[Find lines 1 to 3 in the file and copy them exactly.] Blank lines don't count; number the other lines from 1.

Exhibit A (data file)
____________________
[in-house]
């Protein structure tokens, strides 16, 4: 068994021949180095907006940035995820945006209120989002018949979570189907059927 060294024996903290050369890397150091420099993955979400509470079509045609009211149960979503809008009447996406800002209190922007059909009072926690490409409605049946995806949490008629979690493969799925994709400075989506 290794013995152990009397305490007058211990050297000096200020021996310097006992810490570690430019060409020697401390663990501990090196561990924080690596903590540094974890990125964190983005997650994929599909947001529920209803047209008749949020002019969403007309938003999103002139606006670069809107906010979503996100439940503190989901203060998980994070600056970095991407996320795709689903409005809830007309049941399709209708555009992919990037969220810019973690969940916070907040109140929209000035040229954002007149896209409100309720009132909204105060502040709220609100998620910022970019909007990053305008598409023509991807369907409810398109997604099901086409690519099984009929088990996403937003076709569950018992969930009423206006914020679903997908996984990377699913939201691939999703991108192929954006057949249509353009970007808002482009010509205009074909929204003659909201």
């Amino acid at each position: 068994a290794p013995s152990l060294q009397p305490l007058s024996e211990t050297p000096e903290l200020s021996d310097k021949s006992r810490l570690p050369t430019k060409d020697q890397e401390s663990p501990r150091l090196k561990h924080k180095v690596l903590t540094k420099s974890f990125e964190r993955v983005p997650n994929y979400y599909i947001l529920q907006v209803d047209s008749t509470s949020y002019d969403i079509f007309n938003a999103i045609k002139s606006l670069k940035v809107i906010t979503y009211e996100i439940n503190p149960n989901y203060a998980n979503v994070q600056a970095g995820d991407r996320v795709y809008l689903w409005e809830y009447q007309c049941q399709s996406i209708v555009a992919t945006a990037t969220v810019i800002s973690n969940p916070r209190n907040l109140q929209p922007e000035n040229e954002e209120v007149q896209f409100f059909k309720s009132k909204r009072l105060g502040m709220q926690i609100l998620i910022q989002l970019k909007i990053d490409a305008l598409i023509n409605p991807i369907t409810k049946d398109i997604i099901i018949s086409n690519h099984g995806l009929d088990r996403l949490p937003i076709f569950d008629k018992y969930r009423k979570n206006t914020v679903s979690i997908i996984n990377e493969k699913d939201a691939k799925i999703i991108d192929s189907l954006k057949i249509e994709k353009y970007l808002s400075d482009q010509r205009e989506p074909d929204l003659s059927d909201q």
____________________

[in-house]
């Protein structure tokens, strides 16, 4: 068994021949180095907006940035995820945006209120989002018949979570189907059927 060294024996903290050369890397150091420099993955979400509470079509045609009211149960979503809008009447996406800002209190922007059909009072926690490409409605049946995806949490008629979690493969799925994709400075989506 290794013995152990009397305490007058211990050297000096200020021996310097006992810490570690430019060409020697401390663990501990090196561990924080690596903590540094974890990125964190983005997650994929599909947001529920209803047209008749949020002019969403007309938003999103002139606006670069809107906010979503996100439940503190989901203060998980994070600056970095991407996320795709689903409005809830007309049941399709209708555009992919990037969220810019973690969940916070907040109140929209000035040229954002007149896209409100309720009132909204105060502040709220609100998620910022970019909007990053305008598409023509991807369907409810398109997604099901086409690519099984009929088990996403937003076709569950018992969930009423206006914020679903997908996984990377699913939201691939999703991108192929954006057949249509353009970007808002482009010509205009074909929204003659909201």
């Amino acid at each position: 068994a290794p013995s152990l060294q009397p305490l007058s024996e211990t050297p000096e903290l200020s021996d310097k021949s006992r810490l570690p050369t430019k060409d020697q890397e401390s663990p501990r150091l090196k561990h924080k180095v690596l903590t540094k420099s974890f990125e964190r993955v983005p997650n994929y979400y599909i947001l529920q907006v209803d047209s008749t509470s949020y002019d969403i079509f007309n938003a999103i045609k002139s606006l670069k940035v809107i906010t979503y009211e996100i439940n503190p149960n989901y203060a998980n979503v994070q600056a970095g995820d991407r996320v795709y809008l689903w409005e809830y009447q007309c049941q399709s996406i209708v555009a992919t945006a990037t969220v810019i800002s973690n969940p916070r209190n907040l109140q929209p922007e000035n040229e954002e209120v007149q896209f409100f059909k309720s009132k909204r009072l105060g502040m709220q926690i609100l998620i910022q989002l970019k909007i990053d490409a305008l598409i023509n409605p991807i369907t409810k049946d398109i997604i099901i018949s086409n690519h099984g995806l009929d088990r996403l949490p937003i076709f569950d008629k018992y969930r009423k979570n206006t914020v679903s979690i997908i996984n990377e493969k699913d939201a691939k799925i999703i991108d192929s189907l954006k057949i249509e994709k353009y970007l808002s400075d482009q010509r205009e989506p074909d929204l003659s059927d909201q």